IRB set to discuss three key rule changes
January 5, 2000
The International Rugby Board is set to meet later this month to discuss three major rule changes after requests from New Zealand, world champions Australia and South Africa.
If agreed, the changes could be introduced in time for the Six Nations and Super 12 tournaments starting in February.
The proposed meeting of the IRB's executive committee follows last month's "Playing the Game" conference in Sydney after which the southern hemisphere nations asked the IRB to discuss the introduction of a 'sin bin' as well as modifications to the laws governing the tackle and scrummaging.
Sin bins, which force a player to leave the action for a short period, are seen as an effective way of cutting down on the increasing use of professional fouls to stop tries.
The change to the tackle law would mean that players could only contest the ball by coming in from their own side.
The proposed amendment to the scrummaging rules, known as 'the use it or lose it' rule, would force a side to use the ball quickly or lose possession, thus preventing the type of try-line deadlock witnessed during last year's World Cup.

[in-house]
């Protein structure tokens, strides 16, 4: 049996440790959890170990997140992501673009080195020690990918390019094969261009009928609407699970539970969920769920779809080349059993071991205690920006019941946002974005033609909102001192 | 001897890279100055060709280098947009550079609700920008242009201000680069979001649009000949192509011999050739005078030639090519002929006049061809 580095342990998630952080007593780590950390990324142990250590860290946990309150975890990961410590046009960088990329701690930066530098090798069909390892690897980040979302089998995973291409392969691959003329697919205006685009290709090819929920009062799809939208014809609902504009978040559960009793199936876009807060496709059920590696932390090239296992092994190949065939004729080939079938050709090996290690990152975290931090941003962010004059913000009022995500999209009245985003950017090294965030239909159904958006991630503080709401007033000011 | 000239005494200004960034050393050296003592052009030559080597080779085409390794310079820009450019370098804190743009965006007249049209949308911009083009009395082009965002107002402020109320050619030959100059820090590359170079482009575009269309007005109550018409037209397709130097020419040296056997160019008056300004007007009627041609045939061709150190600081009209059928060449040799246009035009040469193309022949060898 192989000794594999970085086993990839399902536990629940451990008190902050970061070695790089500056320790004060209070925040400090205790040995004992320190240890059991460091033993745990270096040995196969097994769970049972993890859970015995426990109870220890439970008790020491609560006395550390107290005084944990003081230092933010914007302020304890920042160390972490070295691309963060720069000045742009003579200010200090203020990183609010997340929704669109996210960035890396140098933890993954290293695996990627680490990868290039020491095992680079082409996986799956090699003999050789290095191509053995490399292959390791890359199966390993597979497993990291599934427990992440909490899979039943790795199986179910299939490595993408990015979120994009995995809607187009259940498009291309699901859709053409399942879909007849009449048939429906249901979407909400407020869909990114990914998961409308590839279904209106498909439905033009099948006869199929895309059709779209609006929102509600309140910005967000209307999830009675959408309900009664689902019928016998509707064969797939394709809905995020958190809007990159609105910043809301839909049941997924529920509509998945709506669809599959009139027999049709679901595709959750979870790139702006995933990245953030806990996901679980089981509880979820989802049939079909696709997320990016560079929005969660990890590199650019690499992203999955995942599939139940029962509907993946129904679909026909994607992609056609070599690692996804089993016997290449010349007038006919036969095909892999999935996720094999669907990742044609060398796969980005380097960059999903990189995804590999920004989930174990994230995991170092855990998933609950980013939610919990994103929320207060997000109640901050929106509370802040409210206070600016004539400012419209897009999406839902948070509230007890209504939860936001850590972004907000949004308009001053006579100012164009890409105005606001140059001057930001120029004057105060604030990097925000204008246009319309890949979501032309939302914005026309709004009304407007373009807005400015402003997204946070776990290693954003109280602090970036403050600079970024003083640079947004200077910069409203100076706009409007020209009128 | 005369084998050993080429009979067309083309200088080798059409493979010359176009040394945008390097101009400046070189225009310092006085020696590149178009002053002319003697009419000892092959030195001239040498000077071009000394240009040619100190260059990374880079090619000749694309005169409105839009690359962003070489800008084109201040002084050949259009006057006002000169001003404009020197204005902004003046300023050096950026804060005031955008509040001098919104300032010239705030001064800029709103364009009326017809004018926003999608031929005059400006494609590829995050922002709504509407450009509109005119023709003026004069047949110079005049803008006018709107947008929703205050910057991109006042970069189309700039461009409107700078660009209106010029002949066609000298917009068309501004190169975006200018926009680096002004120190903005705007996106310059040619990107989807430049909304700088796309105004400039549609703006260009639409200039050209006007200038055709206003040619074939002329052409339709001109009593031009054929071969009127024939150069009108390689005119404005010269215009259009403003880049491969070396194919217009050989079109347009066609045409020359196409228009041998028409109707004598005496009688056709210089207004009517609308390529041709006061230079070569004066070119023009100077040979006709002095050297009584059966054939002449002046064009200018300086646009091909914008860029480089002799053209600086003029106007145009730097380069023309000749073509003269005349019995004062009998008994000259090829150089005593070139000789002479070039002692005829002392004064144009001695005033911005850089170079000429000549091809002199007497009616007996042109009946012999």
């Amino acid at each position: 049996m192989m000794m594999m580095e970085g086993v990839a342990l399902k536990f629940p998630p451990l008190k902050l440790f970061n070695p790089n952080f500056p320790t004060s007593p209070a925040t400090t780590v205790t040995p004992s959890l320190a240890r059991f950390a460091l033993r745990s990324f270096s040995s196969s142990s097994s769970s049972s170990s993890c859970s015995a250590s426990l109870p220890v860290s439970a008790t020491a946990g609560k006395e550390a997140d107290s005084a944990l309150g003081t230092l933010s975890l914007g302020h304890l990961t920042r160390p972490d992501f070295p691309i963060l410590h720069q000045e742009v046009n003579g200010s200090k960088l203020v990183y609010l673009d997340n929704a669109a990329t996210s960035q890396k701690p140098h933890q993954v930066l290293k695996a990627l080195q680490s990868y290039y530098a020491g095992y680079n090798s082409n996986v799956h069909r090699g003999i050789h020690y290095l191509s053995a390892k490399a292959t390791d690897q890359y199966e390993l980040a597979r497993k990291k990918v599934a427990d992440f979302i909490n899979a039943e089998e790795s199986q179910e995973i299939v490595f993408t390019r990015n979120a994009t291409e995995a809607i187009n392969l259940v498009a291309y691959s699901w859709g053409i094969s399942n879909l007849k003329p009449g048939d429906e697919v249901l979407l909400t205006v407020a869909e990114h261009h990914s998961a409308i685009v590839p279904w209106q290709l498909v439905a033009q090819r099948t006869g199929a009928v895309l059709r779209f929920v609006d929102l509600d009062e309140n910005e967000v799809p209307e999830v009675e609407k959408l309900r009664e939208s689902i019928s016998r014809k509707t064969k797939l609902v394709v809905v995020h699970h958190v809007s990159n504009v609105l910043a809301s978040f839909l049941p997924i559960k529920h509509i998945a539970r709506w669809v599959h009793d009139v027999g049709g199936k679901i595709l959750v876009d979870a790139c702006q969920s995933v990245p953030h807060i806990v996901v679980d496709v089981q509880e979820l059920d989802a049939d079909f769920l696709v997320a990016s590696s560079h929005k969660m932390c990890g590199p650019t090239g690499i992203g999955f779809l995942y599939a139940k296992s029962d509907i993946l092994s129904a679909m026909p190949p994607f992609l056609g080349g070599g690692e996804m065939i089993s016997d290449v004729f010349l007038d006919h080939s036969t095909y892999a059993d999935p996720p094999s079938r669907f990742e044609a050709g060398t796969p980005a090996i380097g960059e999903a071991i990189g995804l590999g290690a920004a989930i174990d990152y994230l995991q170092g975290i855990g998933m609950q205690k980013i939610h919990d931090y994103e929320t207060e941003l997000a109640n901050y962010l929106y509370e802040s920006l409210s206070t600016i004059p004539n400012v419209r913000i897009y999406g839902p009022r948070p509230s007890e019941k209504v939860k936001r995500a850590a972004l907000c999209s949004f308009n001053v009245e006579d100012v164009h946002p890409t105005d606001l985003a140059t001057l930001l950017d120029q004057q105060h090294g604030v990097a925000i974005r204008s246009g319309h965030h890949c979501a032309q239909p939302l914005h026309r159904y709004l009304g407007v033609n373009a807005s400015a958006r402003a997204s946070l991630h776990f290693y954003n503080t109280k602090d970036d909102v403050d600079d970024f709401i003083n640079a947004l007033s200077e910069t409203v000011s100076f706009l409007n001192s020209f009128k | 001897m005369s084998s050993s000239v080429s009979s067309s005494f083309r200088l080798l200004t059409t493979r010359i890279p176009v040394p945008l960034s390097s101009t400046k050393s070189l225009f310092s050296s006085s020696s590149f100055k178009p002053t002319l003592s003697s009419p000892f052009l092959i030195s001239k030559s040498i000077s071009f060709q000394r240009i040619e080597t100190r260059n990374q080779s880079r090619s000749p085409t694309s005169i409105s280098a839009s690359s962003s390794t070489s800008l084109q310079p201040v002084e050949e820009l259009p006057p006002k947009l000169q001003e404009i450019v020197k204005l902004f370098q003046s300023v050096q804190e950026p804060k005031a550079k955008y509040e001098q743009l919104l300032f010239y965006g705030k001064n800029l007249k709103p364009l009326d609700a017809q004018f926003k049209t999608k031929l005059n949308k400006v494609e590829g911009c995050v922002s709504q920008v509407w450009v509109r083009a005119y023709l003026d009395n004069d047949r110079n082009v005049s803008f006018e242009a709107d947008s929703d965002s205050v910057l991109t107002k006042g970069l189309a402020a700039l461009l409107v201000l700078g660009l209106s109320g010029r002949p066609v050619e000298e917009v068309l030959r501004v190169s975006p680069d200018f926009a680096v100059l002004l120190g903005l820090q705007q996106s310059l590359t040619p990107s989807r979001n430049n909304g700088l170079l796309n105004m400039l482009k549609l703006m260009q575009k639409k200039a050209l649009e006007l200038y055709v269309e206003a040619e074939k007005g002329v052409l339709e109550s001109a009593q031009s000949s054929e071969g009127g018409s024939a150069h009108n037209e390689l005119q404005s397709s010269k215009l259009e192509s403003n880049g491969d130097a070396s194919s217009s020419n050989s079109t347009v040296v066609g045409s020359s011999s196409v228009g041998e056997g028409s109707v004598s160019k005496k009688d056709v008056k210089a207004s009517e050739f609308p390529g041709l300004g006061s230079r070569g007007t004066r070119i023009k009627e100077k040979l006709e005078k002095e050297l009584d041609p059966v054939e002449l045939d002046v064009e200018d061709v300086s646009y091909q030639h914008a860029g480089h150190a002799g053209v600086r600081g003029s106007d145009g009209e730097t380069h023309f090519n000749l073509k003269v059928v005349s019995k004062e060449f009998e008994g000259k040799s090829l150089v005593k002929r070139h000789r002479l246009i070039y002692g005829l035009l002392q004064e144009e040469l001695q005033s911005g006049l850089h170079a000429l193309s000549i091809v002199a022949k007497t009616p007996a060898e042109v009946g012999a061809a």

A date for the meeting in Dublin is yet to be set but it is likely to take place in the third or fourth week of January.
"We have received requests from the three major southern hemisphere unions to discuss these issues,'' said IRB spokesman Peter McMullan.
"The meeting of the executive committee will almost certainly take place later this month although an actual date is yet to be finalised."
The IRB executive committee only has the power to sanction experimental law changes. But if the trials are considered successful, the amendments could be made part of the game's rules when the full IRB council sits at the end of March.
Firdose Moonda talks to Rob Louw about the difficulties of being a South African touring New Zealand at the height of Apartheid
Huw Richards profiles French forward Walter Spanghero, a man who even rugby's hard men thought was a tough nut
"To be part of the Commonwealth Games, I'd wear anything. I'd wear a clown suit." Tom Hamilton talks to Scotland's Sean Lamont
Scrum Sevens looks back at how rugby has fared in both the early Olympics and the past four Commonwealth Games